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Controversial Housing Bill, SB 827 (Wiener), Goes Down to Defeat!

April 18, 2018

A controversial state senate bill that aimed to increase housing near public transit NO on SB 827throughout the state will not move forward this year after it failed to get out of committee on Tuesday.

SB 827, introduced by Scott Wiener, a Democrat from San Francisco, which would have allowed developers to build five-story condominiums and apartment buildings near rail stops, even if local governments and zoning codes prohibited developments of that size, failed to get out of the State Senate’s Transportation and Housing Committee.

The Coalition for Economic Survival was joined by a long list of tenants’ rights organizations, community-based groups, legal services organizations, labor unions and California cities that included, Alliance for Community Transit-LA, Alliance of Californians for Community Empowerment (ACCE) Action, Western Center on Law and Poverty, Community Coalition, League of California Cities, Sierra Club, Los Angeles County Democratic Party and cities of Los Angeles and San Francisco in opposing SB 827.

On the other side supporting the bill was California Apartment Association, California Association of Realtors, California Building Industry Association, Los Angeles Business Council, Los Angeles Chamber of Commerce, California YIMBY

While everyone agrees that we need to build more housing, particularly affordable housing near transit, SB 827 was not seen as the answer by opponents. In fact many groups believe that SB 827 could have had an even more detrimental impact on our housing crisis by increasing gentrification, destroying existing affordable housing and displacing low income and working class tenants.

SB 827 would have eliminated cities’ ability to regulate issues such as parking requirements, density and building heights within a half-mile of transit hubs or within a quarter-mile of major transit corridors.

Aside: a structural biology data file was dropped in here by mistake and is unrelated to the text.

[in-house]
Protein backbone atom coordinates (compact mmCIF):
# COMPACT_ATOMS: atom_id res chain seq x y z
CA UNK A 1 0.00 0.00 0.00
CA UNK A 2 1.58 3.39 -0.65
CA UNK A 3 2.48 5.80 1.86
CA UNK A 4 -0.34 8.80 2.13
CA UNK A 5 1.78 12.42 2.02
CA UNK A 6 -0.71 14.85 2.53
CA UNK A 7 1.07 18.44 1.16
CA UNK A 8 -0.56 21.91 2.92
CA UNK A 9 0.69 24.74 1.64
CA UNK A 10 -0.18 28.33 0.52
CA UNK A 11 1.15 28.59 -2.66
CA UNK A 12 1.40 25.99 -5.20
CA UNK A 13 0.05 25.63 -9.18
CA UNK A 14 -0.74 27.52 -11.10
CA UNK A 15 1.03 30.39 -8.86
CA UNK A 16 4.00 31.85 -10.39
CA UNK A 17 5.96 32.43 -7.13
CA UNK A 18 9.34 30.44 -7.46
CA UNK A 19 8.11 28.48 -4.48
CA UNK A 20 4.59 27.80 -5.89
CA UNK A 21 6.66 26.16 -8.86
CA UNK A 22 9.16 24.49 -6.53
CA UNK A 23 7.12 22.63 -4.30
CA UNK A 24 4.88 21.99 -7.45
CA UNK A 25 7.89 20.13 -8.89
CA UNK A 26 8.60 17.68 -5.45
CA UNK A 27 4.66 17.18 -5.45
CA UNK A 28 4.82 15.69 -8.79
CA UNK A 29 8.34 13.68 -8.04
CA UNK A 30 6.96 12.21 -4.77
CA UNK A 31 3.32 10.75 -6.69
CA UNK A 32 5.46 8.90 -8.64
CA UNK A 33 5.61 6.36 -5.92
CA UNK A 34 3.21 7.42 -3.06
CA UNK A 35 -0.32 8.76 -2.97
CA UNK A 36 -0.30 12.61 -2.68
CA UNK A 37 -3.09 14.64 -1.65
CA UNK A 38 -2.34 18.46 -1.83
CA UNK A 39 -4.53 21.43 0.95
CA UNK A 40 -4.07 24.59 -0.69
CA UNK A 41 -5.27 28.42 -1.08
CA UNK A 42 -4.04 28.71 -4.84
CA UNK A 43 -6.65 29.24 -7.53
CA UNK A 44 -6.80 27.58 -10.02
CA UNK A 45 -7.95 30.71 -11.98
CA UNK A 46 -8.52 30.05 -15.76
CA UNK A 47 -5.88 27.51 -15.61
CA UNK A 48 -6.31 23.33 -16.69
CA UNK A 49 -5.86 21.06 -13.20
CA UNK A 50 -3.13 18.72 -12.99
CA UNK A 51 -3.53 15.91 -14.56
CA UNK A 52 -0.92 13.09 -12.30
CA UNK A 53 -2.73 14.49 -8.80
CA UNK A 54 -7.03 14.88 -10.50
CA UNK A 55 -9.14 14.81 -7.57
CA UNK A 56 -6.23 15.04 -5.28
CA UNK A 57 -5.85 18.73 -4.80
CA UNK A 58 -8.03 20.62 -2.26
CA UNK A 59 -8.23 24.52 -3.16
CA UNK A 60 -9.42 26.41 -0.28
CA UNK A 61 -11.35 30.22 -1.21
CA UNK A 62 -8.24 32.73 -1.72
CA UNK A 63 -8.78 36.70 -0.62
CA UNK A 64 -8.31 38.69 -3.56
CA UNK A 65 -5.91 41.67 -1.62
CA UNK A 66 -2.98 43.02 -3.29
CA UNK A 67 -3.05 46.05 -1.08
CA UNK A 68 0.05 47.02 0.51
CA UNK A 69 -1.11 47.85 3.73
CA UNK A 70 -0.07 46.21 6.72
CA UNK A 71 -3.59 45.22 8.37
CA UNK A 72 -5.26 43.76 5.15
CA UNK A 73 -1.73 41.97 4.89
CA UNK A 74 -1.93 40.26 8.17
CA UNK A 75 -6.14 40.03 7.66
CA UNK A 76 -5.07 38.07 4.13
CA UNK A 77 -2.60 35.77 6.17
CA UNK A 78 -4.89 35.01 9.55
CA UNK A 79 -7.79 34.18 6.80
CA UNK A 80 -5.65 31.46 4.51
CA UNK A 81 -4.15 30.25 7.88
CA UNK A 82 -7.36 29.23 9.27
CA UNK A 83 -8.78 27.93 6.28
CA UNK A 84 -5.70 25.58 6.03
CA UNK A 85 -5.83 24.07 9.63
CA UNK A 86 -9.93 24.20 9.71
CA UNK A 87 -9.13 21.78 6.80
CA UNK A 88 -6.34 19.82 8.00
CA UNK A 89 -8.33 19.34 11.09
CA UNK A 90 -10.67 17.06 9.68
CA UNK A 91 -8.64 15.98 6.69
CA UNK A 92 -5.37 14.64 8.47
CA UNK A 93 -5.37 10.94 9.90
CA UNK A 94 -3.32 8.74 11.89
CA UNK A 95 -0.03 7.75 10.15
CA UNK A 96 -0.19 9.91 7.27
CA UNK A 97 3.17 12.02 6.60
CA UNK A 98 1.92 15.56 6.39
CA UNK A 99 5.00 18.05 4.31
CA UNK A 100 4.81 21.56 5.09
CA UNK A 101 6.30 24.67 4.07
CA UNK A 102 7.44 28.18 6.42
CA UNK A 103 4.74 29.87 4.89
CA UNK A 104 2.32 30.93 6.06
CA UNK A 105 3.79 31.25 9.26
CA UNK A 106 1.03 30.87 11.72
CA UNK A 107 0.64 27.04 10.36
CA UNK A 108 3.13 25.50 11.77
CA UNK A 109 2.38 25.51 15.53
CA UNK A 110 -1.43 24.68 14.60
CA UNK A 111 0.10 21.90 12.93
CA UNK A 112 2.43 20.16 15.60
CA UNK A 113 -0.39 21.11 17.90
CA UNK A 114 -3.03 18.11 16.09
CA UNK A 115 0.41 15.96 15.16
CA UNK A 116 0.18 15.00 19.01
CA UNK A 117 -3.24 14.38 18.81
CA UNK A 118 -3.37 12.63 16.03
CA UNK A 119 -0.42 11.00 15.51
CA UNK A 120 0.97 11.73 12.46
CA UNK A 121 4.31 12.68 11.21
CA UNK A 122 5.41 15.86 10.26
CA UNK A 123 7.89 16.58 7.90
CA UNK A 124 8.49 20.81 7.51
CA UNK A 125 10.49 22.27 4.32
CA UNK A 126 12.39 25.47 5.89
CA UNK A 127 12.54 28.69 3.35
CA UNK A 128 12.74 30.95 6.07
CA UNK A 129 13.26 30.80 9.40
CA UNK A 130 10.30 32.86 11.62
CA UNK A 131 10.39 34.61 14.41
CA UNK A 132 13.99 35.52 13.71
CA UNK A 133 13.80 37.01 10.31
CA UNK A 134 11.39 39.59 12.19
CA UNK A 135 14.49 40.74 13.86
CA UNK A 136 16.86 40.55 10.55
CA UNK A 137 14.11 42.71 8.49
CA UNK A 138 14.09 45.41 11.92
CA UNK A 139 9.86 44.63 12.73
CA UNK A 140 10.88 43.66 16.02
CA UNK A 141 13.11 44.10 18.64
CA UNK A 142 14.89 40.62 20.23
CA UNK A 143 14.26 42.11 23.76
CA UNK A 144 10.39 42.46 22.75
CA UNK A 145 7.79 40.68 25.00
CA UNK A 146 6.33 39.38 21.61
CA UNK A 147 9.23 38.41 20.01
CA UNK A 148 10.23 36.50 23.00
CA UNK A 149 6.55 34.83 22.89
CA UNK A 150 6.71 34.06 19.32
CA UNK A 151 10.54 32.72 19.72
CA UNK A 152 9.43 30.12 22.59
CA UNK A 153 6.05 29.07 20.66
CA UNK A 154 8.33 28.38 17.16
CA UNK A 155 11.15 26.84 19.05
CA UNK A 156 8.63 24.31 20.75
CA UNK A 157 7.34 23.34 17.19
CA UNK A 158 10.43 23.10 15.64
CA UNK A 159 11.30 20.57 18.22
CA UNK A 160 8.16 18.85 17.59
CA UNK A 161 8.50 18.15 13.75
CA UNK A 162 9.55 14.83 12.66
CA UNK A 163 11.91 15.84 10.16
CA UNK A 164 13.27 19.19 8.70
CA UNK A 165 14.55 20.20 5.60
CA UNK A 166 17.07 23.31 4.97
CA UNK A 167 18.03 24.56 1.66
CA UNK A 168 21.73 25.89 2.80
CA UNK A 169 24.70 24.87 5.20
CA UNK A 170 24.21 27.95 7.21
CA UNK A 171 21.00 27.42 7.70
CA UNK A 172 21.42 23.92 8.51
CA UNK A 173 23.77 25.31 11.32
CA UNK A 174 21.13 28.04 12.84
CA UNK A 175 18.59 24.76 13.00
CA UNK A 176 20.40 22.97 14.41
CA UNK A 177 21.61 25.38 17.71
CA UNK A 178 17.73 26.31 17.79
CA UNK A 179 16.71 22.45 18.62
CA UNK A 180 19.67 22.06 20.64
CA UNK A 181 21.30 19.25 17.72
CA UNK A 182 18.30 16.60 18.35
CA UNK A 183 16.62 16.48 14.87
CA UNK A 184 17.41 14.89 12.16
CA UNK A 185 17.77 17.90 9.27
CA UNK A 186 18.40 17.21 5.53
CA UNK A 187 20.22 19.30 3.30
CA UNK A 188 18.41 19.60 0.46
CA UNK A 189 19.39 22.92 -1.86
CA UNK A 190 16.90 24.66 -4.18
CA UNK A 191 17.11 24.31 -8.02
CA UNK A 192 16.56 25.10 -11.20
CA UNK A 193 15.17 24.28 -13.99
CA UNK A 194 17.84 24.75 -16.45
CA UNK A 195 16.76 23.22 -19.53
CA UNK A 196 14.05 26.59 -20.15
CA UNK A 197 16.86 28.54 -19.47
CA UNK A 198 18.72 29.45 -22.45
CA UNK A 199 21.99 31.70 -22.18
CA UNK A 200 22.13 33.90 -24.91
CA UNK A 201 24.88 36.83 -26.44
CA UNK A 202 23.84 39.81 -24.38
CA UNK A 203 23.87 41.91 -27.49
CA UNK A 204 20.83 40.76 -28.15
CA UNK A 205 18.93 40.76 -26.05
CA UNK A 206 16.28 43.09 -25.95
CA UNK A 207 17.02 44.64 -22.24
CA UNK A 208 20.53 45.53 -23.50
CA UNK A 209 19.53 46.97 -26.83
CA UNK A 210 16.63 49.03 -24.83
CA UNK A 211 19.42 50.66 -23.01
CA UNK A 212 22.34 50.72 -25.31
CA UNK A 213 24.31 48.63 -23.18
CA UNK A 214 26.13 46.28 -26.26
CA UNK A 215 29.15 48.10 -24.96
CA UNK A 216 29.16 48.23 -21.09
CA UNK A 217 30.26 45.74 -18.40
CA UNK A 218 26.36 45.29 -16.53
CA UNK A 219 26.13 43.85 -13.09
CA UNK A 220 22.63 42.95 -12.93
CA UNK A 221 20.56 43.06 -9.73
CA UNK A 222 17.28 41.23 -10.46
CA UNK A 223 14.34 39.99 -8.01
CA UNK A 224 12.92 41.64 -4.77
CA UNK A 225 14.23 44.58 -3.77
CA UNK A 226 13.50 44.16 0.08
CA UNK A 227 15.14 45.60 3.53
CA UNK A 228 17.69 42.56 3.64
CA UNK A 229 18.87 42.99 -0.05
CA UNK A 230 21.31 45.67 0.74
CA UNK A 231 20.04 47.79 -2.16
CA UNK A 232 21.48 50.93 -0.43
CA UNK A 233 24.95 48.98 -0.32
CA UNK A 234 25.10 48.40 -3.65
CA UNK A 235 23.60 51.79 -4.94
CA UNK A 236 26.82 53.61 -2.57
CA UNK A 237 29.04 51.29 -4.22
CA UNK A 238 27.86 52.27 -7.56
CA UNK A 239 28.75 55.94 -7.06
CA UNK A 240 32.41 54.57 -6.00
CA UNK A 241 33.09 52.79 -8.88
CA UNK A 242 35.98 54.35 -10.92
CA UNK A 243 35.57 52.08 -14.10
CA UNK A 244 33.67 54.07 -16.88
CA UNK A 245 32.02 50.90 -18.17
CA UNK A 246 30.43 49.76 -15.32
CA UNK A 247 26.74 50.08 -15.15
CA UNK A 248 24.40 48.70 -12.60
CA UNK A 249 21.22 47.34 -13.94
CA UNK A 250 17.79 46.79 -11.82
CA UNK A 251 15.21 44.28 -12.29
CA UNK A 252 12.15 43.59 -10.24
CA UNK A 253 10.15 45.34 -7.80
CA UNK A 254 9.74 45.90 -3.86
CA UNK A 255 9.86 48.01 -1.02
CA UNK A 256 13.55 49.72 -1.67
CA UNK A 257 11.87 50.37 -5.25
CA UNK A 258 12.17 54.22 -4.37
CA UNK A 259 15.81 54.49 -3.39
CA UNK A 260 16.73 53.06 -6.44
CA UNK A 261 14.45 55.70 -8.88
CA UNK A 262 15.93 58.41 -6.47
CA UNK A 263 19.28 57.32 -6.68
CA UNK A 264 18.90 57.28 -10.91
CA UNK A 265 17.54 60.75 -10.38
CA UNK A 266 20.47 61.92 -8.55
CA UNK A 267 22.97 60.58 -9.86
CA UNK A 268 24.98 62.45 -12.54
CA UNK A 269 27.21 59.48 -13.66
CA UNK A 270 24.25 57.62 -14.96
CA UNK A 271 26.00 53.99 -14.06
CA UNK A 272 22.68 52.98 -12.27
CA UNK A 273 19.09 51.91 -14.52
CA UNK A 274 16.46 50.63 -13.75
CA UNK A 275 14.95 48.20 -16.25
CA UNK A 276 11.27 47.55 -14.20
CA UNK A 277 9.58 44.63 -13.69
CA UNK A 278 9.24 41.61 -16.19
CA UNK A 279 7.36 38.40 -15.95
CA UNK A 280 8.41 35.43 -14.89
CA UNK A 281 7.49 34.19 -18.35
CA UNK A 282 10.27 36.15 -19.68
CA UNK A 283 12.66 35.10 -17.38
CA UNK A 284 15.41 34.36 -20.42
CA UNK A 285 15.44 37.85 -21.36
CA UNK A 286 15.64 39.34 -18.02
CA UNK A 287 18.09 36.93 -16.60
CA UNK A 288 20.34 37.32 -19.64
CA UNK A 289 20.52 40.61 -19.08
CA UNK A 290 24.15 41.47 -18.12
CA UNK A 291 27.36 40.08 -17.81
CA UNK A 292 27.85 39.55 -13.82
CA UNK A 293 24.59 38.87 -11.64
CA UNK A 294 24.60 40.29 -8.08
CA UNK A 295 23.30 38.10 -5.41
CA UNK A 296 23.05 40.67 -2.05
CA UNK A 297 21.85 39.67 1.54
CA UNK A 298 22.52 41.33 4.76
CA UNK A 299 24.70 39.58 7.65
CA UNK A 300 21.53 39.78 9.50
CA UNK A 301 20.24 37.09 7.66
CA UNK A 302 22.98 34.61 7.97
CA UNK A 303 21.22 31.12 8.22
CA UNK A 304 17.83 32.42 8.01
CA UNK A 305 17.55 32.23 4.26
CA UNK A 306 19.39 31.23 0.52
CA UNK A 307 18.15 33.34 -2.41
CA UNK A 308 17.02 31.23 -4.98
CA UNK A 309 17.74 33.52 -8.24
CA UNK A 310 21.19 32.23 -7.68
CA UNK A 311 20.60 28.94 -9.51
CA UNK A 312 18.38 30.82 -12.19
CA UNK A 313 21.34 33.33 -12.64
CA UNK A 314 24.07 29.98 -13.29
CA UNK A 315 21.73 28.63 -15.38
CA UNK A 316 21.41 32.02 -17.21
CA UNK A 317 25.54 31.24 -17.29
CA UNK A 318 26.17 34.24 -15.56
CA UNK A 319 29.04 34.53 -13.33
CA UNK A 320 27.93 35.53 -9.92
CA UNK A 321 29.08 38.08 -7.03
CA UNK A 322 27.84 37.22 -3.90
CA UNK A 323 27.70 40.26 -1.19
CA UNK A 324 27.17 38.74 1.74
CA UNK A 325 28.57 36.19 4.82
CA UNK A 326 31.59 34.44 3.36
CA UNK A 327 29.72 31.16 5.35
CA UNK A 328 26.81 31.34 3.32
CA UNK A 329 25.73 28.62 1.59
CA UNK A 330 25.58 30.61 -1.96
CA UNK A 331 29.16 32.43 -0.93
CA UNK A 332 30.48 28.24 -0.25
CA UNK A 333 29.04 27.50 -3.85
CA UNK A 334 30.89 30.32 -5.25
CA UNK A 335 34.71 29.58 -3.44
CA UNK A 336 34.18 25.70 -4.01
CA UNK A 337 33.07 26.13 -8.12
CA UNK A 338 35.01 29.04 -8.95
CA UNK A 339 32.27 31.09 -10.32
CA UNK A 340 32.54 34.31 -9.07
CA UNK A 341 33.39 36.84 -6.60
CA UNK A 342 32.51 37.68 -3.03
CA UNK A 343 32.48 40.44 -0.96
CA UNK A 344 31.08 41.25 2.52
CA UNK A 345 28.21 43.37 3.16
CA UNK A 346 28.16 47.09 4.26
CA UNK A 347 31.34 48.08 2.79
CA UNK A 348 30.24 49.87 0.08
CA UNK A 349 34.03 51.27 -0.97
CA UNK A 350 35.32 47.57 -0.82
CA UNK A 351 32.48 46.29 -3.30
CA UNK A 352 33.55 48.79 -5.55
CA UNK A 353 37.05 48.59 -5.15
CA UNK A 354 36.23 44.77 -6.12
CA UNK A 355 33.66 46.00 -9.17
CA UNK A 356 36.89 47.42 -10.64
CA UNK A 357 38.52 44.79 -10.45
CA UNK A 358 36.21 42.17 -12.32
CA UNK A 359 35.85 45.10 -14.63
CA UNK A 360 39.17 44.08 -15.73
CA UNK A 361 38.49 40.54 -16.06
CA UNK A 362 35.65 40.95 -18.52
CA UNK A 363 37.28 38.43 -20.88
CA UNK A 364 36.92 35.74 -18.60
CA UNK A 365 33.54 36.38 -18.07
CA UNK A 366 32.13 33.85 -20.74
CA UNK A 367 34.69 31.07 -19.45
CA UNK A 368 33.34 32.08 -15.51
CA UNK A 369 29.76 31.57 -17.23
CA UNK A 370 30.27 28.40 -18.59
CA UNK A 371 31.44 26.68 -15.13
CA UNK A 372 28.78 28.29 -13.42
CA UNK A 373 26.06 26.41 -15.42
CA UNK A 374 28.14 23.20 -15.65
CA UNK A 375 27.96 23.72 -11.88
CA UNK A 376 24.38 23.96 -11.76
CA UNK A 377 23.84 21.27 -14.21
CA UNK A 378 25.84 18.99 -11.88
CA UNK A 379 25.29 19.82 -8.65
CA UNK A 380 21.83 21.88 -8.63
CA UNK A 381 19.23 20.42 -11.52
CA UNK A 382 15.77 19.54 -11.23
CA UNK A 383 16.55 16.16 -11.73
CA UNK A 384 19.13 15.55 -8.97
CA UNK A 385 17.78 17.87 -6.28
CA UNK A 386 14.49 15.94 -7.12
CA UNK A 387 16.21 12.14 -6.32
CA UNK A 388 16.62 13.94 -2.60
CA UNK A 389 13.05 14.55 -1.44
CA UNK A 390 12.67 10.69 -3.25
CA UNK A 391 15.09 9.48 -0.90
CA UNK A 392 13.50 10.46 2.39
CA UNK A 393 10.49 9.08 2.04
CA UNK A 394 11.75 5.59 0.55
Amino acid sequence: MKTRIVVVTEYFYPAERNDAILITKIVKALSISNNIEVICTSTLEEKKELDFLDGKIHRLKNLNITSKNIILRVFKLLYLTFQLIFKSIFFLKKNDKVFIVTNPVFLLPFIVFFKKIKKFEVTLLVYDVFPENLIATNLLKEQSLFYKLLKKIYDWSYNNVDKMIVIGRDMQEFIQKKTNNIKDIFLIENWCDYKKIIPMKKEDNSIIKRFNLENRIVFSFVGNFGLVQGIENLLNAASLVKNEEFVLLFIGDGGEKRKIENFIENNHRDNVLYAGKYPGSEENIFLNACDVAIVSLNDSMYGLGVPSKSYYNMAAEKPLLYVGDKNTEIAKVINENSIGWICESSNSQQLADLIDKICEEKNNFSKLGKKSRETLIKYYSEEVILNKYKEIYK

“Density for density’s sake doesn’t necessarily lead to affordability,” said State Senator California_State_CapitolBen Allen (D-Santa Monica).

Just like the Costa Hawkins Rental Housing Act and the Ellis Act, SB 827 would have handcuffed local government from addressing its particular affordable housing needs and result in imposing regulations that will increase displacement and gentrification.

At the hearing a long line of opponents in testifying portrayed the bill as a threat to neighborhoods and low-income residents and at one point began chanting: “827, what do we say? Kill the bill, kill the bill.”

Senate Transportation and Housing Committee Vote on SB 827

Sen. Jim Beall, D-San Jose (chair): No

Sen. Anthony Cannella, R-Ceres (vice chair): No

Sen. Benjamin Allen, D-Santa Monica: No

Sen. Bill Dodd, D-Napa: No

Sen. Ted Gaines, R-El Dorado Hills: Yes

Sen. Cathleen Galgiani, D-Stockton: Not voting

Sen. Mike McGuire, D-Healdsburg: No

Sen. Mike Morrell, R-Rancho Cucamonga: Yes

Sen. Richard Roth, D-Riverside: Not voting

Sen. Nancy Skinner, D-Berkeley: Yes

Sen. Andy Vidak, R-Hanford: Not voting

Sen. Bob Wieckowski, D-Fremont: Not voting

Sen. Scott Wiener, D-San Francisco: Yes

 

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One Comment leave one →
  1. Carolyn Coleman permalink
    April 24, 2018 11:10 am

    Larry,

    Thank you and the Coalition for Economic Survival for your leadership and strong engagement in the effort to stop SB 827 this session.

    By working together and with other organizations, we were able to ensure that the constituents we serve and the members of the Senate Transportation and Housing Committee understood the flaws in this legislation and why it would not have spurred more affordable housing construction.

    We all agree that California desperately needs the construction of more affordable housing, near transit that serves our very low-, low- and moderate-income families. With SB 827 tabled for the year, let’s continue our work together to develop policy solutions that will address California’s affordable housing crisis. I look forward to our continued partnership.

    Carolyn Coleman
    Executive Director, League of California Cities

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